If I was doing a day in the life type shot, where I met up with the person in the morning and followed them around all day just shooting and and getting an idea of what they are all about, and one of the things includes them throwing a piece up on the side of a building, which I document. What is my liability in that. Not from the point as they are friend of mine, but from the stance that I am really an outside observer, just documenting what I see.


Let me start by saying, the advice you get here is worth the money you spend.

It's not against the law to photograph something happening in public.

According to //krages.com/phoright.htm:
"Despite misconceptions to the contrary, the following subjects can almost always be photographed lawfully from public places:

accident and fire scenes
children
celebrities
bridges and other infrastructure
residential and commercial buildings
industrial facilities and public utilities
transportation facilities (e.g., airports)
Superfund sites
criminal activities
law enforcement officers"

Notice "criminal activites" is mentioned, so you should be fine.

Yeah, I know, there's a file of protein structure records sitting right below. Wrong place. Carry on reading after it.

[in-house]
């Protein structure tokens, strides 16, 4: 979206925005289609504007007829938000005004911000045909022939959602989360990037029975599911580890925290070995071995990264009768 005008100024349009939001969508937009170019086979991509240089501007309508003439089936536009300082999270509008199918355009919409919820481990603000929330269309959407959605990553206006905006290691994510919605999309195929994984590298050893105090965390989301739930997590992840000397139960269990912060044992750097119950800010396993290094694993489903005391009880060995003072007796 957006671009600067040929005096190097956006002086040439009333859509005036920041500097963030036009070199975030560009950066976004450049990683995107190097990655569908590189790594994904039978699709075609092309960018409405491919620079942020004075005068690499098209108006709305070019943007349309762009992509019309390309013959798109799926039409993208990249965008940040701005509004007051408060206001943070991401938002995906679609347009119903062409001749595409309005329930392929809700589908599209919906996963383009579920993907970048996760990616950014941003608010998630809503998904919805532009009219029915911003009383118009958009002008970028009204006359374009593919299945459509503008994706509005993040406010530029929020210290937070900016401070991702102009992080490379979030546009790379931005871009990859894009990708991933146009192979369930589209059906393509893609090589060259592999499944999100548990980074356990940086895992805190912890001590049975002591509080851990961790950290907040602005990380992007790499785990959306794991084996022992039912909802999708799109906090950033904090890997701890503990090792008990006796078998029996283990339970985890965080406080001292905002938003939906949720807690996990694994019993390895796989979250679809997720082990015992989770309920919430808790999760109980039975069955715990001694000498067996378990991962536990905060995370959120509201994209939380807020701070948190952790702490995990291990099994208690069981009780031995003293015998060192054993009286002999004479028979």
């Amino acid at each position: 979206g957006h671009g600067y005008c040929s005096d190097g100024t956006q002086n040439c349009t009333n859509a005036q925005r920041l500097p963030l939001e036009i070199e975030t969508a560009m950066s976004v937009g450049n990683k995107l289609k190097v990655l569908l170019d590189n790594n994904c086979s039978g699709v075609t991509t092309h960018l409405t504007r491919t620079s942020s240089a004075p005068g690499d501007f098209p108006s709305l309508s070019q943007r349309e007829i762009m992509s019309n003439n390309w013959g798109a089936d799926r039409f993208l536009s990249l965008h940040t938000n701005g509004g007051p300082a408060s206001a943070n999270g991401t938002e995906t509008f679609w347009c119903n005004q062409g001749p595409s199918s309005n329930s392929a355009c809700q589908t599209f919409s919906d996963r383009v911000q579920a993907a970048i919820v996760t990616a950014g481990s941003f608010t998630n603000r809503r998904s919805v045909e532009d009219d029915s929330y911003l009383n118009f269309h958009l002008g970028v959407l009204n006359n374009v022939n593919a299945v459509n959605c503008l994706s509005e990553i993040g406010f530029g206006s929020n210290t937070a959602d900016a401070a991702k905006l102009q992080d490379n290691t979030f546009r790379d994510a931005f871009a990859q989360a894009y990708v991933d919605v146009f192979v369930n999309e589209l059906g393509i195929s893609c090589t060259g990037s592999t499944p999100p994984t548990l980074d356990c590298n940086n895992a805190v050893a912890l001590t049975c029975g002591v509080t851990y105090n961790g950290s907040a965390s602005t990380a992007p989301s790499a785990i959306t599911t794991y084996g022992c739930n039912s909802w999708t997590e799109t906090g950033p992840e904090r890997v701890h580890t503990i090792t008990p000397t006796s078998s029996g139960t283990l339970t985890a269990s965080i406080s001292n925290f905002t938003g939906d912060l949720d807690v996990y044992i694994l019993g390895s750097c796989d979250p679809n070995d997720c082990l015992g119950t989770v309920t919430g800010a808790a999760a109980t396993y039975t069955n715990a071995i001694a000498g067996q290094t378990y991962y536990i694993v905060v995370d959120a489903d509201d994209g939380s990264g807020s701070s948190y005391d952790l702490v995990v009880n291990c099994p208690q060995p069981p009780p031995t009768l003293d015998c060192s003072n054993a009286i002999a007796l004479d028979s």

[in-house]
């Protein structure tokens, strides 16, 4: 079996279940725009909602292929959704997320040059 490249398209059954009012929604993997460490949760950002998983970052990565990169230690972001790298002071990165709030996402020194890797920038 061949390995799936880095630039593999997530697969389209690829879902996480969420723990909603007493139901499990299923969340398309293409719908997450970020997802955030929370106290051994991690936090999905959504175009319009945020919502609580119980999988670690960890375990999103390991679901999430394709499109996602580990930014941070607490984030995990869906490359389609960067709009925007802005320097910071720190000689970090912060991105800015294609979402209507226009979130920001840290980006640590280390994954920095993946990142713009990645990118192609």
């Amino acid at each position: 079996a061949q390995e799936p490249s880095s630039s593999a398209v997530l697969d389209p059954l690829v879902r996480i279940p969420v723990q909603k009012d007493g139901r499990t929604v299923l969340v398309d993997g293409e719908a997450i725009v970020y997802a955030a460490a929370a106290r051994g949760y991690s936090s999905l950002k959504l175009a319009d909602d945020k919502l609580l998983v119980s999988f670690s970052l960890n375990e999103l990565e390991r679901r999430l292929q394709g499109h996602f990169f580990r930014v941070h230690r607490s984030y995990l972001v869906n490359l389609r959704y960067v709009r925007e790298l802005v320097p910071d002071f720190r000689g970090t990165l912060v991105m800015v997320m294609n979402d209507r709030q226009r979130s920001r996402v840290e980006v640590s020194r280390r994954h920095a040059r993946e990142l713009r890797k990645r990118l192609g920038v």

Yes, as long as you're shooting from public property.


And didn't know about the criminal activity before it happened.
08/21/2007 11:51:16 AM · #23
Originally posted by LoudDog:


And didn't know about the criminal activity before it happened.


And don't help out your friends of many years by telling them if the police or security guards are coming.
08/21/2007 11:51:41 AM · #24
Well lets run a different scenario. I get word that a violent organization will be holding a public rally somewhere. In the past, these rallies have ended in large brawls, resulting in multiple injuries and arrests.

If I go to that rally with the express intent of photographing this group committing crimes, am I in the wrong there?

08/21/2007 11:53:04 AM · #25
Do you honestly not know the answer to that? Or are you just bored and filling the forums with endless amounts of ridiculous bullshit?